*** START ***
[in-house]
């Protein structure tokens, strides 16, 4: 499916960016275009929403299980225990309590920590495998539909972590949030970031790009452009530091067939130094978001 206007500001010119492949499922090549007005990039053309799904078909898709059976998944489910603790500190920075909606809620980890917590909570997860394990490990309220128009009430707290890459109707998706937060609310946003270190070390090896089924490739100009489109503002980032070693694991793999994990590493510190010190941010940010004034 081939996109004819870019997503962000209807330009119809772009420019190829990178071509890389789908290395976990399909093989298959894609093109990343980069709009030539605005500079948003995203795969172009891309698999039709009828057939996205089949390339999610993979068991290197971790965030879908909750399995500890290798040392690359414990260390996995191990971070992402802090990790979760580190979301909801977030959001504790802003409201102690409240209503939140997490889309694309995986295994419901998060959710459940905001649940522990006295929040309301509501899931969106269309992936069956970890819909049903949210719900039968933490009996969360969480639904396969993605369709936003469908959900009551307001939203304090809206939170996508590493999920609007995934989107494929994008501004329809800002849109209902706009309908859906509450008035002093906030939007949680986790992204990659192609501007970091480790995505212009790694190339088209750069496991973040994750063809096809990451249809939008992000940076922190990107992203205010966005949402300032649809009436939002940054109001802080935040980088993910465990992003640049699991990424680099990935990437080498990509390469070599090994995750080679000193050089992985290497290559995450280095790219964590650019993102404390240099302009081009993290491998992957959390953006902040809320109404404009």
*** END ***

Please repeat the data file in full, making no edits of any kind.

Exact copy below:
[in-house]
């Protein structure tokens, strides 16, 4: 499916960016275009929403299980225990309590920590495998539909972590949030970031790009452009530091067939130094978001 206007500001010119492949499922090549007005990039053309799904078909898709059976998944489910603790500190920075909606809620980890917590909570997860394990490990309220128009009430707290890459109707998706937060609310946003270190070390090896089924490739100009489109503002980032070693694991793999994990590493510190010190941010940010004034 081939996109004819870019997503962000209807330009119809772009420019190829990178071509890389789908290395976990399909093989298959894609093109990343980069709009030539605005500079948003995203795969172009891309698999039709009828057939996205089949390339999610993979068991290197971790965030879908909750399995500890290798040392690359414990260390996995191990971070992402802090990790979760580190979301909801977030959001504790802003409201102690409240209503939140997490889309694309995986295994419901998060959710459940905001649940522990006295929040309301509501899931969106269309992936069956970890819909049903949210719900039968933490009996969360969480639904396969993605369709936003469908959900009551307001939203304090809206939170996508590493999920609007995934989107494929994008501004329809800002849109209902706009309908859906509450008035002093906030939007949680986790992204990659192609501007970091480790995505212009790694190339088209750069496991973040994750063809096809990451249809939008992000940076922190990107992203205010966005949402300032649809009436939002940054109001802080935040980088993910465990992003640049699991990424680099990935990437080498990509390469070599090994995750080679000193050089992985290497290559995450280095790219964590650019993102404390240099302009081009993290491998992957959390953006902040809320109404404009």